Why is the siren call of impulse shopping so seductive?
Even though the impulse buy is typically framed as a rare accident, a whopping 68% of consumers decisions are made at the point of purchase. And did you know that if you happen to pick up and hold what you are considering buying, you make an emotional connection to that item that inspires ownership and you are then 60% more likely to buy the item.
Not only is placement of the impulse buy and whether you held the item or not influencing you but so is your mood. We have all heard of “retail therapy.” Retail therapy or shopping to boost one’s mood has been shown to boost mood when done in moderation. So a little retail therapy has been proven to increase dopamine levels, reduce stress and anxiety, and ease life transitions.
Once you have surrendered to that initial purchase, you have unwittingly opened the floodgates to buying even more during that shopping trip. A 2007 study conducted by researchers at Duke, Stanford, and Yale business schools coined this phenomena “the shopping momentum effect.” After you go through the deliberation process on the first item that you decide to purchase, you are now in a mind set to buy even more.
But like all highs, there will be a crash. It might come later that same evening, or when you receive your credit card statement, or when you find the shirt two years later with the tag still on. At these moments, you will be hit with the reminder of your poor choice. And even if we can financially afford this habit, feelings of guilt, shame, and wastefulness can weigh on us and extract a huge psychological cost.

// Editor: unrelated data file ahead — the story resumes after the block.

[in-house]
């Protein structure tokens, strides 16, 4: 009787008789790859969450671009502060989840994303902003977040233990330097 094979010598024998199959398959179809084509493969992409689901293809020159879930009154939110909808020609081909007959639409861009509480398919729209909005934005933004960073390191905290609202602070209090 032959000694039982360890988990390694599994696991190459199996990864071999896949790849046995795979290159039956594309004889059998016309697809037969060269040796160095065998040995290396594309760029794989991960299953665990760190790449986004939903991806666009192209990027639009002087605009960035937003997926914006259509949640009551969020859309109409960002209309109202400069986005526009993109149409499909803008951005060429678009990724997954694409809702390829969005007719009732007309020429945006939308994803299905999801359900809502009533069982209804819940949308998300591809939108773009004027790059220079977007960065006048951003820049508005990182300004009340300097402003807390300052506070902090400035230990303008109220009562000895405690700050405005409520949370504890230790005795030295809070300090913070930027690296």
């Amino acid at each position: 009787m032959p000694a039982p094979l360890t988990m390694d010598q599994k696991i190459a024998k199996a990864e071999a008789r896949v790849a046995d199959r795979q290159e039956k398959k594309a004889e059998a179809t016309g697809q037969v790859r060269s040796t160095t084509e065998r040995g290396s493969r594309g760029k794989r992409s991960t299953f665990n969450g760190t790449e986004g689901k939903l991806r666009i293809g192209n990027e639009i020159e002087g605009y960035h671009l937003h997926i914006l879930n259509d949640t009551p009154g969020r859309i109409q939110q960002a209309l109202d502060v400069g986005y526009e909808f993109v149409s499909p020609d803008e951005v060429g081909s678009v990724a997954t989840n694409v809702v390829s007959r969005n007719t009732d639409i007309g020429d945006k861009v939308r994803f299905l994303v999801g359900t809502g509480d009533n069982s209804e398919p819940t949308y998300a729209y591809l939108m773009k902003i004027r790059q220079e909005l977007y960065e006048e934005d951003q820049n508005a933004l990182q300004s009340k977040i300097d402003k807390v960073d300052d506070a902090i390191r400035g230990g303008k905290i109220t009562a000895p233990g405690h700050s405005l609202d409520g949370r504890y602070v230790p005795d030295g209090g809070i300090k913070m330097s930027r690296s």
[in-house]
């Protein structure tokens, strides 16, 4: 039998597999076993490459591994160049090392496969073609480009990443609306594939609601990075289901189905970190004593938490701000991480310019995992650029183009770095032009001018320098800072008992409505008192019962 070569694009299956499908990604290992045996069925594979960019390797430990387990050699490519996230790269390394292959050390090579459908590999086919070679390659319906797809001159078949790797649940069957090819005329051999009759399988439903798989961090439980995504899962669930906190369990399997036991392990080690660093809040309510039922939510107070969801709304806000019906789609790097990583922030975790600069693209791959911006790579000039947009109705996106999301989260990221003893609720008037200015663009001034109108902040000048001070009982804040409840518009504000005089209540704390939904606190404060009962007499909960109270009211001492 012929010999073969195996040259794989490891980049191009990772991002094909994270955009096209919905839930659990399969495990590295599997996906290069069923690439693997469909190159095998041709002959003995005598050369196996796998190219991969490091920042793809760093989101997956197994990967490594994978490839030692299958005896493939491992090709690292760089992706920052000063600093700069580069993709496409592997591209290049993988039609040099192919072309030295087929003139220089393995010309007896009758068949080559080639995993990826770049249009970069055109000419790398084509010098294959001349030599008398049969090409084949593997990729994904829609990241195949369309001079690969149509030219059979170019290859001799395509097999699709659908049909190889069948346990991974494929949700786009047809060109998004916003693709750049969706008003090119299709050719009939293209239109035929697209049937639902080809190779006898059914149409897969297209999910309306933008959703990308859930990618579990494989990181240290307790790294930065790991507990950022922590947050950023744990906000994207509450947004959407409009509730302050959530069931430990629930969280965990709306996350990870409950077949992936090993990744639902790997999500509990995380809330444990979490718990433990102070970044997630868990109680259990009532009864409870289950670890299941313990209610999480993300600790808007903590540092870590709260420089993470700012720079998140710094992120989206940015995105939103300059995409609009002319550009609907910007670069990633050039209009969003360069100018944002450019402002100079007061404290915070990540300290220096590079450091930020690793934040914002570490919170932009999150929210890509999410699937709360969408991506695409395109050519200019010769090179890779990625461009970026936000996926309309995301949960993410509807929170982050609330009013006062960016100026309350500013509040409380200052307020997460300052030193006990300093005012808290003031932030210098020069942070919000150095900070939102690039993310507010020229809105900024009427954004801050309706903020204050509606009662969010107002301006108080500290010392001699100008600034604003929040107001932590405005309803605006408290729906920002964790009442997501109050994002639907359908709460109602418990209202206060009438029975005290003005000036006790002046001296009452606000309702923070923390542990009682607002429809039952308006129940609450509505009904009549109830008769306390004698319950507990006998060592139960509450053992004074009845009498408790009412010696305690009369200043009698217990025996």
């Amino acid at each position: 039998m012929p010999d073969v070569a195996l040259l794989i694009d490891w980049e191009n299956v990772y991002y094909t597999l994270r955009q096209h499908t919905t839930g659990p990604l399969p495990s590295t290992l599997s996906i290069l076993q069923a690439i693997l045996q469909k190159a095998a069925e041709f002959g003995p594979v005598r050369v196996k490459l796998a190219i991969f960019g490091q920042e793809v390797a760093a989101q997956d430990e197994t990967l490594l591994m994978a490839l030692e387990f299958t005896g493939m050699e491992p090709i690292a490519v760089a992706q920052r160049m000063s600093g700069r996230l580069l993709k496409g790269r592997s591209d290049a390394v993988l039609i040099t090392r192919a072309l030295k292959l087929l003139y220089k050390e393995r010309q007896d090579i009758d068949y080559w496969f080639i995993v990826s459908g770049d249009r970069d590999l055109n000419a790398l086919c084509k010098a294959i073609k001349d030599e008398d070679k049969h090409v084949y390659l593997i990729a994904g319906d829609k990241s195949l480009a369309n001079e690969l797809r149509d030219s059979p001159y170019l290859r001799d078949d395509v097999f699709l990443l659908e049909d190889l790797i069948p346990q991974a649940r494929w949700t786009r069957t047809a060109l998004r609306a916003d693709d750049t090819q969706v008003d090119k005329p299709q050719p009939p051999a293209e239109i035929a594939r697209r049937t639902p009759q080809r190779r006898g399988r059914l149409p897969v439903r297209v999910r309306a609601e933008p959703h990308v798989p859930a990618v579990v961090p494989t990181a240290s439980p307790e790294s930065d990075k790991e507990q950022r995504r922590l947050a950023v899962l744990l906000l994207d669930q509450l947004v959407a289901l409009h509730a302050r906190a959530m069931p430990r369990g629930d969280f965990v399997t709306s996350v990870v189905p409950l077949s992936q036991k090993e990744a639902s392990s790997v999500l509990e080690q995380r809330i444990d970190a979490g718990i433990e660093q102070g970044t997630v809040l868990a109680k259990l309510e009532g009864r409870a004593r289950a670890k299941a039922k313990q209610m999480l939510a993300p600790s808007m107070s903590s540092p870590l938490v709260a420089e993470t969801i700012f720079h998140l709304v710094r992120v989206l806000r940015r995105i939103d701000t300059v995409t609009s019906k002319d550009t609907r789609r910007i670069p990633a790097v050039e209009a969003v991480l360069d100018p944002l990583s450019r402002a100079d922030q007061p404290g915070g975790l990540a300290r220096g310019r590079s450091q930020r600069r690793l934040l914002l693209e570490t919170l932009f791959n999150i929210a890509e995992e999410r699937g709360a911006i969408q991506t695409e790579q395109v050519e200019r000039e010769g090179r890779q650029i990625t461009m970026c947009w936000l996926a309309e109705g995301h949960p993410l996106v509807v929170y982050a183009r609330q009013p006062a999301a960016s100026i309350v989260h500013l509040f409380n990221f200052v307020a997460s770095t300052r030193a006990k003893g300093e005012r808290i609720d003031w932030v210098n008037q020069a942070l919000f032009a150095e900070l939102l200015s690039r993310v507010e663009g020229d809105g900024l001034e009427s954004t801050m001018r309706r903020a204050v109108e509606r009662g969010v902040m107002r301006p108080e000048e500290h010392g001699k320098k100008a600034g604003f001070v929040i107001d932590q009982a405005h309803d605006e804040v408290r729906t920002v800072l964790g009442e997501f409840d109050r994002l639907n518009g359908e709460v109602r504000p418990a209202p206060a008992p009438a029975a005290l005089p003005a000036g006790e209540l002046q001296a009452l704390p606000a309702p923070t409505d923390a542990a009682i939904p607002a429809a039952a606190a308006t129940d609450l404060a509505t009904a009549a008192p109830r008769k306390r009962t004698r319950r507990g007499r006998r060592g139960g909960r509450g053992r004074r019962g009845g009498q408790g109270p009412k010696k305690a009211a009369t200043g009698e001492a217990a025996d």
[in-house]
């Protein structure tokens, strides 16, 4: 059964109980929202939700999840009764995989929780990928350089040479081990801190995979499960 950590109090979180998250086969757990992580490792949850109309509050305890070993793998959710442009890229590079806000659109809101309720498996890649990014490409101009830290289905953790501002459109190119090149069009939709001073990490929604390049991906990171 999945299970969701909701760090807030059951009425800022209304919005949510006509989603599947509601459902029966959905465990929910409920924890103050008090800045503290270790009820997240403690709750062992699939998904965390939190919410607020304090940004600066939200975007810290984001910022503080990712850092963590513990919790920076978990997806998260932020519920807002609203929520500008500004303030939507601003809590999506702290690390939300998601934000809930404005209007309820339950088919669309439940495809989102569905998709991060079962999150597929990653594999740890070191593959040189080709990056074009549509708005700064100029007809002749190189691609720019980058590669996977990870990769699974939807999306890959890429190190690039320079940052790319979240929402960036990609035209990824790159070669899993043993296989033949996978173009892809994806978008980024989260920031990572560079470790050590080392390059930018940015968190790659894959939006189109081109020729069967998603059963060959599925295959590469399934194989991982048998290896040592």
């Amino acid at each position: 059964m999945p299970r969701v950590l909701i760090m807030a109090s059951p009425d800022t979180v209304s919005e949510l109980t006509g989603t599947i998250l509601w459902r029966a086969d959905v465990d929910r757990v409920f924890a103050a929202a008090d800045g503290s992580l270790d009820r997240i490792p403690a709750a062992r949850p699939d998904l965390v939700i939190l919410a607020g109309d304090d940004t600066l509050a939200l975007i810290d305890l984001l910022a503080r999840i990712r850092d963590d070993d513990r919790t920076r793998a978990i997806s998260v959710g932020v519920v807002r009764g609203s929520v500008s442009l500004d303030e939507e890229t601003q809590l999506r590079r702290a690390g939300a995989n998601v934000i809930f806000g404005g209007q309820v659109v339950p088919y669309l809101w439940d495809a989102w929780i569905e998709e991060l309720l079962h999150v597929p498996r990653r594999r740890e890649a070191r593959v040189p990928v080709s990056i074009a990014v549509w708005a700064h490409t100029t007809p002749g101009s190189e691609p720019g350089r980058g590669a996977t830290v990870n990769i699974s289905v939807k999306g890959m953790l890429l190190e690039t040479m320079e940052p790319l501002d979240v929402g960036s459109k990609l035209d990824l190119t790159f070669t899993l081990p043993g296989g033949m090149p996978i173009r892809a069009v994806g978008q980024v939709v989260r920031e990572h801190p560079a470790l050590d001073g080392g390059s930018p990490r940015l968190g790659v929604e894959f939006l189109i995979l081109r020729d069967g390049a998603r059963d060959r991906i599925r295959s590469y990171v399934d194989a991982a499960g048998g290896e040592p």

The Mindful Shopper
Earn the Purchase--When you are being mindful of your shopping, you are typically planning ahead. Reframing purchases as something you "earn" rather than something you "get" adds a sense of appreciation and gratitude.
Willpower is a finite resource! Research has shown that willpower gets fatigued. Therefore, it is a good idea to try to identify the moments when your willpower may be low. For example, if you have abstained from several fast food places on the drive home from work, your self-control may be too tapped to pass up the huge sale at your favorite department store.
No check, please! Pay with cash. Studies have found that shoppers who pay with cash as opposed to paying by credit card experience a higher "pain of paying" since the loss of funds is immediate. When you charge it, you are also more likely to spend more for something than when you decide to pay with cash.
Distinguish Wants from Needs. Remember that most things are wants, very few things are actual needs. Put a desired item on hold and tell yourself that you will swing by tomorrow to buy it. If you return, you will know that you really want the item and will have less regret. Slowing down your shopping is a mindful way to shop.